This discussion may be more applicable here, because it uses actual sets, not lists, as in your example.

For instance:

########################### # Setup $context = Context("Interval"); $context->flags->set( formatStudentAnswer => 'parsed', NumberCheck => sub { my $self = shift; $self->Error('Numbers are not allowed in this answer'); } ); $context->variables->clear; $context->functions->disable('All'); $context->operators->undefine($context->operators->names); $context->operators->redefine(','); $context->strings->clear; $context->parens->undefine('(','['); $context->constants->clear; $context->{cmpDefaults}{Set} = {cmp_class => "a set"}; @letters = ('alpha', 'beta', 'gamma', 'delta'); foreach $n (0..$#letters) { $context->constants->add($letters[$n] => $n); $context->constants->set($letters[$n] => {TeX => "\$letters[$n]"}); } $answer2 = Compute("{alpha,beta}, {gamma,delta}"); ########################### # Main text BEGIN_PGML Enter [| {alpha,beta}, {gamma,delta} |] [_____________________]{$answer2} END_PGML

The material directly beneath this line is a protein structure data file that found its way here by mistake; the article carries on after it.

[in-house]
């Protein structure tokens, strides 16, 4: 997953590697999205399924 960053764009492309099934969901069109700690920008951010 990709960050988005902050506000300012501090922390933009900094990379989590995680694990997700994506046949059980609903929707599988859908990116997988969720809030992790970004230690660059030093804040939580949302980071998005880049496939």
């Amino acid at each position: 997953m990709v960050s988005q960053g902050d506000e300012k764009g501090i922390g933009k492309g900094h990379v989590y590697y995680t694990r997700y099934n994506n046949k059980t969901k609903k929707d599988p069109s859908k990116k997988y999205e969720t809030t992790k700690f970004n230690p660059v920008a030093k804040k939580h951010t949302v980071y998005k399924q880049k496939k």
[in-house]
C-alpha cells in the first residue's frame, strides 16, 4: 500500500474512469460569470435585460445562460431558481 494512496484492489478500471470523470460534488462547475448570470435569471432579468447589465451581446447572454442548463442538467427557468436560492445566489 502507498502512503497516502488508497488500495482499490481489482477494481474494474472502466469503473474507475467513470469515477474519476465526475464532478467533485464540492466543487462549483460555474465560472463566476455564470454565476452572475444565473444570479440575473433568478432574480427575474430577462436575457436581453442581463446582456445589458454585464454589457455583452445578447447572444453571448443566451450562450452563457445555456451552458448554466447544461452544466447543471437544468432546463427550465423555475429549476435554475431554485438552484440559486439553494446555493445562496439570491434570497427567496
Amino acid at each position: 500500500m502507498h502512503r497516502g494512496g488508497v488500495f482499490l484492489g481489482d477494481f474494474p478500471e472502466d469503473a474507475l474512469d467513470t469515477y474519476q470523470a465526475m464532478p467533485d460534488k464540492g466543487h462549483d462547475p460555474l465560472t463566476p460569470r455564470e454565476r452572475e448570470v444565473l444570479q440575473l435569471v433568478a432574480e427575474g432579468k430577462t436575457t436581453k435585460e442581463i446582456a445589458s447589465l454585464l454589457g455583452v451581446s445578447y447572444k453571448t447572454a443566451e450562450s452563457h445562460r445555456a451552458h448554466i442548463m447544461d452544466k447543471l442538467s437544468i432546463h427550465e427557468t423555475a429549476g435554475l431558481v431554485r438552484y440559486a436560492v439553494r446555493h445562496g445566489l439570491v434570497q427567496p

Lets you enter the two sets in any order, with the elements in any order. You are not allowed to do any computations within the sets, however, so if your matrix or permutation questions need that sort of thing, then this won't work as is.

The Sets MathObject is fundamentally a set of Reals. It would be possible to make an object that is a set of more arbitrary elements, as long as the elements have a natural ordering. One could probably convert the current Set object implementation to such an arbitrary set without too much difficulty. you can probably get away without re-implementing the Union object since you don't need intervals and could just do finite set operations. you might need to do some subclassing in the Parser item classes as well, but it's been a while since I worked with them, so don't remember how abstract they are.